What is our primary use case?
We use them for Layer 2. We use the GSMs. We use the M4300s. We use pretty much all the Layer 2 and 3 switches. We use them for Layer 3 routers. We divide subnets up with them. The management interface isn't the best because the browsers aren't consistent, you have to use many browsers to get into them, but we use many of them: 24-port, 8-port, 16-port, 5-port. We connect them, 5 or 10-gig modules.
What is most valuable?
The ability to manage them is the big valuable feature. The ease of use is great.
It's very cost-effective. All my guys know them. They're pretty consistent across the platforms. There are some inconsistencies but, for the most part, they're pretty darn good. They are something all my guys are familiar with at this point and they work very well. They're guaranteed for life, covering all the things that you don't think about until something happens.
It is consistent and that means a lot. The interface doesn't change a lot and that's important. When you get a new management interface all the time, it makes it tough.
What needs improvement?
The management of them, itself, is not so good. You have to go between many different browsers, even some super-old browsers, to be able to do it. That is a super pain. That's critical. If this list were much longer than that, nobody would use their product.
For how long have I used the solution?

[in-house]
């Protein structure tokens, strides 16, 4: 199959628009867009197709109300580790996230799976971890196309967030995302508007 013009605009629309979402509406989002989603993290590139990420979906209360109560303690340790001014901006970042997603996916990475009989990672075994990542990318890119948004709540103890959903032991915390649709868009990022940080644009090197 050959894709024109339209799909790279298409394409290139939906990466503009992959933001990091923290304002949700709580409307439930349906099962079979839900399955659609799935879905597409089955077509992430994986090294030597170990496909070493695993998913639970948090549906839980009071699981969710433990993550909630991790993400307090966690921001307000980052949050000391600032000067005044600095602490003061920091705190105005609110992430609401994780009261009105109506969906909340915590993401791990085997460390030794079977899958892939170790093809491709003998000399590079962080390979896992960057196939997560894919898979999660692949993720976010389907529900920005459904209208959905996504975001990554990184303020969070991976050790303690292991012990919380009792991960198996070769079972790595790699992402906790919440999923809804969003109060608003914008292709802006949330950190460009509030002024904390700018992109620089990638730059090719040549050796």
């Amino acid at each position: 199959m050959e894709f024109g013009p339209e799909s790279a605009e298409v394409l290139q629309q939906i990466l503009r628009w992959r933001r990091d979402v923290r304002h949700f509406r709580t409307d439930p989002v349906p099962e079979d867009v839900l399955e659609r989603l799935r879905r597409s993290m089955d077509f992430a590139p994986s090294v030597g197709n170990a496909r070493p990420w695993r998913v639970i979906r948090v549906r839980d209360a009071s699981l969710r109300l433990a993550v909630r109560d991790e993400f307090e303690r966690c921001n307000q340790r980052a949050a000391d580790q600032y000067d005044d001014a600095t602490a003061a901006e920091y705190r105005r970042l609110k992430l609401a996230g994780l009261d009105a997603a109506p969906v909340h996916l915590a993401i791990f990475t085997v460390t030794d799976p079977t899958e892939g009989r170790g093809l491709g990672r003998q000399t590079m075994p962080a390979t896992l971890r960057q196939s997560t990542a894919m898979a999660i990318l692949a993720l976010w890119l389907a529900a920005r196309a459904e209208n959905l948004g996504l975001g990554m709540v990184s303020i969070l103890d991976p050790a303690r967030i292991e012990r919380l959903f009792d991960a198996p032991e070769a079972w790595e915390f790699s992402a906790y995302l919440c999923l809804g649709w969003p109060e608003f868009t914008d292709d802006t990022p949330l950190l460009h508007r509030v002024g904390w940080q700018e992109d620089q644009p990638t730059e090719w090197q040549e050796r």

More than five years.
What do I think about the stability of the solution?
I wouldn't be using them if they weren't stable.
What do I think about the scalability of the solution?
It is a very scalable product.
How are customer service and technical support?
I would give tech support a "C" or a "B." Their support is not what I would like it to be. The pre-sale support is excellent. The post-sale support is average.
Which solution did I use previously and why did I switch?
I didn't have a previous solution. I've always used NETGEAR.
How was the initial setup?
The registration of the product is very easy to do. You register an upgrade code and away you go. In terms of how long deployment takes, I put one, two, three, four, or five in every office so, as a partner, I don't have a single deployment. I have a lot of different places that I have these in.
The implementation strategy is to get them cut over and back up and working as quickly as I can.
Regarding whether you need to be an IT expert to deploy and support a network, deploy: no; support: yes. Deployment would depend on the complexity of the user's network.
What about the implementation team?
We do everything internally.
What was our ROI?
The return on investment for us is the replacement warranty, cut and dry. That is why it's worth its weight to me. If they have a problem, we get them cross-shipped and they're taken care of.
What's my experience with pricing, setup cost, and licensing?
The price to performance of this solution is very good. When it comes to pricing, as far as I'm concerned, they're very comparable with Ubiquity. NETGEAR has pricing that is as good as it gets. That's why I use them.
Regarding licensing, there is none. You register them and they're good to go.
Which other solutions did I evaluate?
You have a lot of options. You always have Cisco. You had Nortel. There are many. They have a lot of competition. I'm a NETGEAR shop. I don't consider Cisco products.
What other advice do I have?
I don't know of any remote management tools. Everything we manage them with is onsite.
I would give it an eight out of ten. It's the most cost-effective solution out there. The management, as I said, from a browser standpoint, is very difficult in some cases, because we have some of them that are very old and we have to bounce around between browsers to manage them.